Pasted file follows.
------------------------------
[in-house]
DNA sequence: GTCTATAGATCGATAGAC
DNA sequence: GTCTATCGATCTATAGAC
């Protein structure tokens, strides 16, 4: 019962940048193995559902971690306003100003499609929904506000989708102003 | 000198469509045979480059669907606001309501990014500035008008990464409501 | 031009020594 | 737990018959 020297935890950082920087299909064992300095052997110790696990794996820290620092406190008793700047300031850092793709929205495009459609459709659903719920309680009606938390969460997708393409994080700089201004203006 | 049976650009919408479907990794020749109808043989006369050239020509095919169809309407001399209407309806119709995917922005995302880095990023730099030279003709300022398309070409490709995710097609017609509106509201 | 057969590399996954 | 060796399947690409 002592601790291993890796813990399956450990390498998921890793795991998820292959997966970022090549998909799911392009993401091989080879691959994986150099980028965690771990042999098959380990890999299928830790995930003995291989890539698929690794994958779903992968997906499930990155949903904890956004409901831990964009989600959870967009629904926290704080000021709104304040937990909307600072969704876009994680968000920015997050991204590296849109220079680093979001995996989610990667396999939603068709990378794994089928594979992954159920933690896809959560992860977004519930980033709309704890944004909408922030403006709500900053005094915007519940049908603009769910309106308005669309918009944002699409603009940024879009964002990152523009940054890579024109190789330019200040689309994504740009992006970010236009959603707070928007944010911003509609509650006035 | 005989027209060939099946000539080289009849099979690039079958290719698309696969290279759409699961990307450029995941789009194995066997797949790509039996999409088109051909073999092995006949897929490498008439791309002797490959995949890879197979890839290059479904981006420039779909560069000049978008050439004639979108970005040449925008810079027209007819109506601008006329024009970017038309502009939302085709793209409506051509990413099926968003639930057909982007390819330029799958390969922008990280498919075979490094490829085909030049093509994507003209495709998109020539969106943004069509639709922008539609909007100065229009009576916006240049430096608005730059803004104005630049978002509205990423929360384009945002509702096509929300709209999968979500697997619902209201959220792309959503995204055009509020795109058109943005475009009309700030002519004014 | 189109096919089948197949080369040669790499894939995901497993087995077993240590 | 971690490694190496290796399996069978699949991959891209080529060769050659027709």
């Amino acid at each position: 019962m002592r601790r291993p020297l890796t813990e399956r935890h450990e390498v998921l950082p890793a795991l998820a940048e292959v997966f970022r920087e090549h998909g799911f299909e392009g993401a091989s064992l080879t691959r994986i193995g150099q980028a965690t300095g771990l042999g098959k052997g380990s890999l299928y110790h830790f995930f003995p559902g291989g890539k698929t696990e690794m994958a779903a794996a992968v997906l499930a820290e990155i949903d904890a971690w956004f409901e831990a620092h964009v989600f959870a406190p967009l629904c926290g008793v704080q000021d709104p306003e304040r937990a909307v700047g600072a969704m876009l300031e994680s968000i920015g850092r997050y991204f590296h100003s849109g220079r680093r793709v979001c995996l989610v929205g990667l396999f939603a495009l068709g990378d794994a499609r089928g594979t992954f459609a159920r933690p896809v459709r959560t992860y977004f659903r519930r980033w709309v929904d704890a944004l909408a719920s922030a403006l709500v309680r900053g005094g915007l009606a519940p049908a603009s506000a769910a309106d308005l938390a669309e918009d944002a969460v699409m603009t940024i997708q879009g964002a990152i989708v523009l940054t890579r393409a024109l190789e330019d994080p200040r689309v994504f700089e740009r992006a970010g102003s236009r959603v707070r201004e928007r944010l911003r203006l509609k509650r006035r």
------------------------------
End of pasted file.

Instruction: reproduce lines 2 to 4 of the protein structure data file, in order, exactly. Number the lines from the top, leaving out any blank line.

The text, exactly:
DNA sequence: GTCTATAGATCGATAGAC
DNA sequence: GTCTATCGATCTATAGAC
């Protein structure tokens, strides 16, 4: 019962940048193995559902971690306003100003499609929904506000989708102003 | 000198469509045979480059669907606001309501990014500035008008990464409501 | 031009020594 | 737990018959 020297935890950082920087299909064992300095052997110790696990794996820290620092406190008793700047300031850092793709929205495009459609459709659903719920309680009606938390969460997708393409994080700089201004203006 | 049976650009919408479907990794020749109808043989006369050239020509095919169809309407001399209407309806119709995917922005995302880095990023730099030279003709300022398309070409490709995710097609017609509106509201 | 057969590399996954 | 060796399947690409 002592601790291993890796813990399956450990390498998921890793795991998820292959997966970022090549998909799911392009993401091989080879691959994986150099980028965690771990042999098959380990890999299928830790995930003995291989890539698929690794994958779903992968997906499930990155949903904890956004409901831990964009989600959870967009629904926290704080000021709104304040937990909307600072969704876009994680968000920015997050991204590296849109220079680093979001995996989610990667396999939603068709990378794994089928594979992954159920933690896809959560992860977004519930980033709309704890944004909408922030403006709500900053005094915007519940049908603009769910309106308005669309918009944002699409603009940024879009964002990152523009940054890579024109190789330019200040689309994504740009992006970010236009959603707070928007944010911003509609509650006035 | 005989027209060939099946000539080289009849099979690039079958290719698309696969290279759409699961990307450029995941789009194995066997797949790509039996999409088109051909073999092995006949897929490498008439791309002797490959995949890879197979890839290059479904981006420039779909560069000049978008050439004639979108970005040449925008810079027209007819109506601008006329024009970017038309502009939302085709793209409506051509990413099926968003639930057909982007390819330029799958390969922008990280498919075979490094490829085909030049093509994507003209495709998109020539969106943004069509639709922008539609909007100065229009009576916006240049430096608005730059803004104005630049978002509205990423929360384009945002509702096509929300709209999968979500697997619902209201959220792309959503995204055009509020795109058109943005475009009309700030002519004014 | 189109096919089948197949080369040669790499894939995901497993087995077993240590 | 971690490694190496290796399996069978699949991959891209080529060769050659027709």